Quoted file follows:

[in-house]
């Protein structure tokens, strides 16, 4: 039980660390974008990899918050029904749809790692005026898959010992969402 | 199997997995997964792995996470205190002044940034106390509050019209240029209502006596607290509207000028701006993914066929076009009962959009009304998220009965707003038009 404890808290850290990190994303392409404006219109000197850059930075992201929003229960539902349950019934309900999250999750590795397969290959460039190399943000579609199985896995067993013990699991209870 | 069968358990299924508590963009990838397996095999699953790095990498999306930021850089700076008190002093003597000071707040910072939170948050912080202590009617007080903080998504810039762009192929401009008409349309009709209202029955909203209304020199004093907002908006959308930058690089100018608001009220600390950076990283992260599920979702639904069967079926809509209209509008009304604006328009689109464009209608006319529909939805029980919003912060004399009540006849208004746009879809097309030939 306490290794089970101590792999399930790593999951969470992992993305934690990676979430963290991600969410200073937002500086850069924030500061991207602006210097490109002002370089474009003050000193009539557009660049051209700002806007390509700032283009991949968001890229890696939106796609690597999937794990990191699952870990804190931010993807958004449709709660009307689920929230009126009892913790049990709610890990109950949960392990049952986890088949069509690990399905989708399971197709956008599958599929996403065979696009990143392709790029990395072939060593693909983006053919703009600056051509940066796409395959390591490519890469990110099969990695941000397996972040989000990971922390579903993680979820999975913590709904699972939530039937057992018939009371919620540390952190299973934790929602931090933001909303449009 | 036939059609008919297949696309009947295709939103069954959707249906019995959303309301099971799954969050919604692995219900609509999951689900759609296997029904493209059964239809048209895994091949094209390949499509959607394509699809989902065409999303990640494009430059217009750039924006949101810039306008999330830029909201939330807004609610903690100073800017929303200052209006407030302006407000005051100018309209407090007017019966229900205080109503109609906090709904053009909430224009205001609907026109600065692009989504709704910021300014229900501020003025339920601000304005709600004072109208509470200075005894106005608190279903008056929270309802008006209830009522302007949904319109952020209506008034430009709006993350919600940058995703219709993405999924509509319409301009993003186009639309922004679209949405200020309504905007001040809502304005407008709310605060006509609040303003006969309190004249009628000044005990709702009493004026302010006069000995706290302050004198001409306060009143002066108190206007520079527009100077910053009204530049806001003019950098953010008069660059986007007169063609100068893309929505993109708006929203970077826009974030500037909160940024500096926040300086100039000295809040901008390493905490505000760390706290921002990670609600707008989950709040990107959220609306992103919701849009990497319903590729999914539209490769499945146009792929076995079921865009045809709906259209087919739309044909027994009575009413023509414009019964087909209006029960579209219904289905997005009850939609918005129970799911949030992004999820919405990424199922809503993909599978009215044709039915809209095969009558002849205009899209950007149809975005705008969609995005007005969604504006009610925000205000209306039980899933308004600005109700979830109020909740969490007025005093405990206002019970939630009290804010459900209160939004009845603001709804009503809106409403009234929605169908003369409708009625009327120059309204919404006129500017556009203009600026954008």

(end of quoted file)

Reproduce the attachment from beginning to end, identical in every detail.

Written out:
[in-house]
């Protein structure tokens, strides 16, 4: 039980660390974008990899918050029904749809790692005026898959010992969402 | 199997997995997964792995996470205190002044940034106390509050019209240029209502006596607290509207000028701006993914066929076009009962959009009304998220009965707003038009 404890808290850290990190994303392409404006219109000197850059930075992201929003229960539902349950019934309900999250999750590795397969290959460039190399943000579609199985896995067993013990699991209870 | 069968358990299924508590963009990838397996095999699953790095990498999306930021850089700076008190002093003597000071707040910072939170948050912080202590009617007080903080998504810039762009192929401009008409349309009709209202029955909203209304020199004093907002908006959308930058690089100018608001009220600390950076990283992260599920979702639904069967079926809509209209509008009304604006328009689109464009209608006319529909939805029980919003912060004399009540006849208004746009879809097309030939 306490290794089970101590792999399930790593999951969470992992993305934690990676979430963290991600969410200073937002500086850069924030500061991207602006210097490109002002370089474009003050000193009539557009660049051209700002806007390509700032283009991949968001890229890696939106796609690597999937794990990191699952870990804190931010993807958004449709709660009307689920929230009126009892913790049990709610890990109950949960392990049952986890088949069509690990399905989708399971197709956008599958599929996403065979696009990143392709790029990395072939060593693909983006053919703009600056051509940066796409395959390591490519890469990110099969990695941000397996972040989000990971922390579903993680979820999975913590709904699972939530039937057992018939009371919620540390952190299973934790929602931090933001909303449009 | 036939059609008919297949696309009947295709939103069954959707249906019995959303309301099971799954969050919604692995219900609509999951689900759609296997029904493209059964239809048209895994091949094209390949499509959607394509699809989902065409999303990640494009430059217009750039924006949101810039306008999330830029909201939330807004609610903690100073800017929303200052209006407030302006407000005051100018309209407090007017019966229900205080109503109609906090709904053009909430224009205001609907026109600065692009989504709704910021300014229900501020003025339920601000304005709600004072109208509470200075005894106005608190279903008056929270309802008006209830009522302007949904319109952020209506008034430009709006993350919600940058995703219709993405999924509509319409301009993003186009639309922004679209949405200020309504905007001040809502304005407008709310605060006509609040303003006969309190004249009628000044005990709702009493004026302010006069000995706290302050004198001409306060009143002066108190206007520079527009100077910053009204530049806001003019950098953010008069660059986007007169063609100068893309929505993109708006929203970077826009974030500037909160940024500096926040300086100039000295809040901008390493905490505000760390706290921002990670609600707008989950709040990107959220609306992103919701849009990497319903590729999914539209490769499945146009792929076995079921865009045809709906259209087919739309044909027994009575009413023509414009019964087909209006029960579209219904289905997005009850939609918005129970799911949030992004999820919405990424199922809503993909599978009215044709039915809209095969009558002849205009899209950007149809975005705008969609995005007005969604504006009610925000205000209306039980899933308004600005109700979830109020909740969490007025005093405990206002019970939630009290804010459900209160939004009845603001709804009503809106409403009234929605169908003369409708009625009327120059309204919404006129500017556009203009600026954008």